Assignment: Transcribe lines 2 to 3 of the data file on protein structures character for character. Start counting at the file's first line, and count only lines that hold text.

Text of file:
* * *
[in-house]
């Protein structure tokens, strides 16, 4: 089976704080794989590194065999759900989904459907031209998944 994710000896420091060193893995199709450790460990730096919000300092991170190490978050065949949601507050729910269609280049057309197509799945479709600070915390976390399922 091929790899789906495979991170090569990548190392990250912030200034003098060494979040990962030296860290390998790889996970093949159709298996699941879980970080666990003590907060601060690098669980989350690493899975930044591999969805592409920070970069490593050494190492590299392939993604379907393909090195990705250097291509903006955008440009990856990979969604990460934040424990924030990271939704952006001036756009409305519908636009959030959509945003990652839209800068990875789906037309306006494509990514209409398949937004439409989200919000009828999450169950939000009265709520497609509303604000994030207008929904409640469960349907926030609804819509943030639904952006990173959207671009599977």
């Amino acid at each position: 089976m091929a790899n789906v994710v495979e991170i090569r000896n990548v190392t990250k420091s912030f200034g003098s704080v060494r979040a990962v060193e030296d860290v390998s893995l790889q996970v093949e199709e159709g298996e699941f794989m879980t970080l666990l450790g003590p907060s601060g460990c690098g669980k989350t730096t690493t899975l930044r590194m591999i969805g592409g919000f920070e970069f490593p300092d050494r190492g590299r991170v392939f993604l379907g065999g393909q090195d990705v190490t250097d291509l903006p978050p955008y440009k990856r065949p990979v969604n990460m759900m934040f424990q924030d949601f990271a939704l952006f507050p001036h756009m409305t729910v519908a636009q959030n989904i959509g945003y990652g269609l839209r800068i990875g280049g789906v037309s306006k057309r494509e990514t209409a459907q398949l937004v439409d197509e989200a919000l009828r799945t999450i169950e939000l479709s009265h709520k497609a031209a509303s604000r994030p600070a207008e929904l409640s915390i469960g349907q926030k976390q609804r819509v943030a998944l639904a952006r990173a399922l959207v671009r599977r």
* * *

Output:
């Protein structure tokens, strides 16, 4: 089976704080794989590194065999759900989904459907031209998944 994710000896420091060193893995199709450790460990730096919000300092991170190490978050065949949601507050729910269609280049057309197509799945479709600070915390976390399922 091929790899789906495979991170090569990548190392990250912030200034003098060494979040990962030296860290390998790889996970093949159709298996699941879980970080666990003590907060601060690098669980989350690493899975930044591999969805592409920070970069490593050494190492590299392939993604379907393909090195990705250097291509903006955008440009990856990979969604990460934040424990924030990271939704952006001036756009409305519908636009959030959509945003990652839209800068990875789906037309306006494509990514209409398949937004439409989200919000009828999450169950939000009265709520497609509303604000994030207008929904409640469960349907926030609804819509943030639904952006990173959207671009599977």
């Amino acid at each position: 089976m091929a790899n789906v994710v495979e991170i090569r000896n990548v190392t990250k420091s912030f200034g003098s704080v060494r979040a990962v060193e030296d860290v390998s893995l790889q996970v093949e199709e159709g298996e699941f794989m879980t970080l666990l450790g003590p907060s601060g460990c690098g669980k989350t730096t690493t899975l930044r590194m591999i969805g592409g919000f920070e970069f490593p300092d050494r190492g590299r991170v392939f993604l379907g065999g393909q090195d990705v190490t250097d291509l903006p978050p955008y440009k990856r065949p990979v969604n990460m759900m934040f424990q924030d949601f990271a939704l952006f507050p001036h756009m409305t729910v519908a636009q959030n989904i959509g945003y990652g269609l839209r800068i990875g280049g789906v037309s306006k057309r494509e990514t209409a459907q398949l937004v439409d197509e989200a919000l009828r799945t999450i169950e939000l479709s009265h709520k497609a031209a509303s604000r994030p600070a207008e929904l409640s915390i469960g349907q926030k976390q609804r819509v943030a998944l639904a952006r990173a399922l959207v671009r599977r």